A Retrospective Analysis of Emergency Department Patients who Leave Without Being Seen (LWBS) and Design and Simulation of a Rapid Medical Evaluation Framework; Radiation Overdoses in Computed Tomography (CT): An Actor-Network Theory Analysis of the 2008-09 Cedars-Sinai Hospital CT Brain Perfusion Radiation Overdoses

Ehlers, Matthew, School of Engineering and Applied Science, University of Virginia
Laugelli, Benjamin, EN-Engineering and Society, University of Virginia
Murray, Mary, EMED Emergency Medicine, University of Virginia

My STS research and technical project are related through their analysis of different factors that lead to potentially adverse medical outcomes. The two projects differ in how they analyze these factors, as the STS research takes a qualitative approach, and the technical project takes a quantitative approach. My STS research uses actor-network theory (ANT) to qualitatively explain how multiple factors contributed to the destabilization of the network that provides computed tomography perfusion (CTP) imaging for patients at Cedars-Sinai Hospital, resulting in radiation overdoses. My technical project involves performing a quantitative analysis of patient acuity for those who return to the emergency department (ED) after leaving without being seen (LWBS) by a medical provider. While my technical project and STS research both approach analyzing factors that lead to adverse medical outcomes, they examine specific cases at different hospitals where patient care is adversely impacted.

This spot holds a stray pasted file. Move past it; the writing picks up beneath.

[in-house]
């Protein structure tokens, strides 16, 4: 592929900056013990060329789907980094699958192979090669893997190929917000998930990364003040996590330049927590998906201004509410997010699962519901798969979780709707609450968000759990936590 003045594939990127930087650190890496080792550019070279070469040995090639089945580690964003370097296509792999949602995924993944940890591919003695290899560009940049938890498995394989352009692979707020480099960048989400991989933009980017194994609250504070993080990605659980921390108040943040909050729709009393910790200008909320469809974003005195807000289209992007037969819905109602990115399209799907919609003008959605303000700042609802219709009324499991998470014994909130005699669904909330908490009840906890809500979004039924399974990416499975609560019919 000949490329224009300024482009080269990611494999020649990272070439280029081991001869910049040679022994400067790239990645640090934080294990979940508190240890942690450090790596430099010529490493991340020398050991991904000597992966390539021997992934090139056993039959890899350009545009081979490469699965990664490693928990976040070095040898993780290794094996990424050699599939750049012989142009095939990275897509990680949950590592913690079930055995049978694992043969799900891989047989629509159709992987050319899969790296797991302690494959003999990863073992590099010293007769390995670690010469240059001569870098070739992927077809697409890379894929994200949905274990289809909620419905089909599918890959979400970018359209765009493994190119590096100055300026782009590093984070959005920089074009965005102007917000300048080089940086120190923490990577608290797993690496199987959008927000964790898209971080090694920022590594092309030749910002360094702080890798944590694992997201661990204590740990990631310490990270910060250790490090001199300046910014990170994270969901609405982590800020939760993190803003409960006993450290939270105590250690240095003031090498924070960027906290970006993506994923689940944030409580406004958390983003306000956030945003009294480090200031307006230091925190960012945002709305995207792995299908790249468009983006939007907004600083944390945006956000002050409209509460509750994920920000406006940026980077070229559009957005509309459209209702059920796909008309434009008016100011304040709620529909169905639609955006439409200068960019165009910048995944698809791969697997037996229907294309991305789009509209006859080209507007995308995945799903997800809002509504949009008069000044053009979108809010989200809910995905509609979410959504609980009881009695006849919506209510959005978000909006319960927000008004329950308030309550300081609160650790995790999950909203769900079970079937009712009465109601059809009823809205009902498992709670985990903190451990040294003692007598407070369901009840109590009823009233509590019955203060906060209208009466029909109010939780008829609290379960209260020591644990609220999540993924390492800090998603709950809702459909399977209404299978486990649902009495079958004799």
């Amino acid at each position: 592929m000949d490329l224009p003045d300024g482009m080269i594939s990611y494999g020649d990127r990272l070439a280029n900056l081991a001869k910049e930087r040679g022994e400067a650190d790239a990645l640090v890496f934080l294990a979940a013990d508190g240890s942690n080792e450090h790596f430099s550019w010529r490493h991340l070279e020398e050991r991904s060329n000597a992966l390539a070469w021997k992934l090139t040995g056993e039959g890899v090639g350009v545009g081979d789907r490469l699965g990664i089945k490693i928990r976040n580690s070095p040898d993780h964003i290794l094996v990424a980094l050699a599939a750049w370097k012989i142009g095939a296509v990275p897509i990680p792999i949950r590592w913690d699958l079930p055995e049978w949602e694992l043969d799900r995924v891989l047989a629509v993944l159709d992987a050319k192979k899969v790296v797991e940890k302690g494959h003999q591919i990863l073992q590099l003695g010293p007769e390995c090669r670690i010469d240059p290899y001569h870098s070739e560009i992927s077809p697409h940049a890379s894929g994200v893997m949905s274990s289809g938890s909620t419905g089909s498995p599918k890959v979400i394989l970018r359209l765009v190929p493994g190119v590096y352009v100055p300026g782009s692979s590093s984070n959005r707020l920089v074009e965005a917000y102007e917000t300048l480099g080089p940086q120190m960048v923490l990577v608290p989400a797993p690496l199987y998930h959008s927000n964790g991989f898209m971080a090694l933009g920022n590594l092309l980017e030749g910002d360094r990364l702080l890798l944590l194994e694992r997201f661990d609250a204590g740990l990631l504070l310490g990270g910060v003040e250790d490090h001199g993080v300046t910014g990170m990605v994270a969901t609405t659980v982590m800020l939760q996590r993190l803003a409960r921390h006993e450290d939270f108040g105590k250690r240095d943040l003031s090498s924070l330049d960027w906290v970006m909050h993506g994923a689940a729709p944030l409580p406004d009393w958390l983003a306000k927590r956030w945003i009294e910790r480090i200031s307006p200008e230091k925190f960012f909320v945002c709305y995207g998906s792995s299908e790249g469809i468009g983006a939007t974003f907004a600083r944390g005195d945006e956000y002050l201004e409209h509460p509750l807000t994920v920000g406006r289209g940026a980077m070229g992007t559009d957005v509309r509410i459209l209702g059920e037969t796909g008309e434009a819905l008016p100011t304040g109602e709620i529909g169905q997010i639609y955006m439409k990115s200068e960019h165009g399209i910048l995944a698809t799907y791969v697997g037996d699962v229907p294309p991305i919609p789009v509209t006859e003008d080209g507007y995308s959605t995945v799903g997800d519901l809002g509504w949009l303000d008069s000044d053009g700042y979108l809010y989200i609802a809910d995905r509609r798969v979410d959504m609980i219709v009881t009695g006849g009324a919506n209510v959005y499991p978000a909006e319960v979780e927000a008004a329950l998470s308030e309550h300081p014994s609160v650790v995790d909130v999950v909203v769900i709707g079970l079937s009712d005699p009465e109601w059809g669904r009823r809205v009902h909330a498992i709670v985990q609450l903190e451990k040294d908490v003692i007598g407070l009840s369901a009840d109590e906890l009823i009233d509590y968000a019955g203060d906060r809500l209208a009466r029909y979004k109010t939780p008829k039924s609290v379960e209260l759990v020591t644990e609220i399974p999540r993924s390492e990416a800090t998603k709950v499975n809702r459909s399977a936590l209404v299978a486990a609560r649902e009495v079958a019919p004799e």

The technical project involves construction of a data analysis algorithm to address the problem of being unable to easily evaluate ED LWBS data in a timely fashion. The algorithm uses anonymized patient data from the electronic health record (EHR) for all University of Virginia (UVA) ED patients who LWBS and had a subsequent ED visit within 48 hours for the same chief complaint. The algorithm performs a paired analysis for a change in quantitative patient acuity and evaluates the admission rate for this population against the overall UVA ED admission rate. The findings from this analysis were applied in the design of a framework for the rapid medical evaluation (RME) area of the ED to reduce LWBS rates. A discrete event simulation (DES) model for this framework was designed and developed in MATLAB to evaluate the effect of implementing the RME framework on LWBS rates prior to its introduction in the ED on a pilot trial basis.

Furthermore, the STS research uses ANT to argue that a missing hospital policy as a sole actor is an insufficient explanation for the destabilization of the CTP imaging network at Cedars-Sinai Hospital that led to the hundreds of radiation overdoses in 2008. This research examines evidence of multiple simultaneous failures at the hospital from the California Department of Health Services’ (CDHS) investigative report and the Food & Drug Administration’s (FDA) statements to show that the CTP overdoses were complex and multifactorial. The findings from this analysis suggest that the outcomes of events are frequently better explained through analysis of the complex interactions of several actors and their cumulative effects on the network and its stability.

Simultaneously pursuing the technical and STS projects was advantageous because it enables the STS projects’ insights of several actors interacting to destabilize a network to be applied to the technical project’s analysis of factors leading to patients LWBS. Additionally, careful consideration of the types of health data in the EHR was necessary to design the analysis algorithm in the technical project. Ultimately, considering both the technical and social aspects of a problem simultaneously enabled the RME framework to be more robust. It is critical for engineers to understand the convoluted relationship between technical design and social factors to synthesize an optimal end product, as their designs exist in a society with innumerable actors and not in a vacuum.

BS (Bachelor of Science)
LWBS, DES, Simulation

School of Engineering and Applied Science
Bachelor of Science in Biomedical Engineering

Technical Advisor: Mary Murray, MD
STS Advisor: Benjamin Laugelli, PhD

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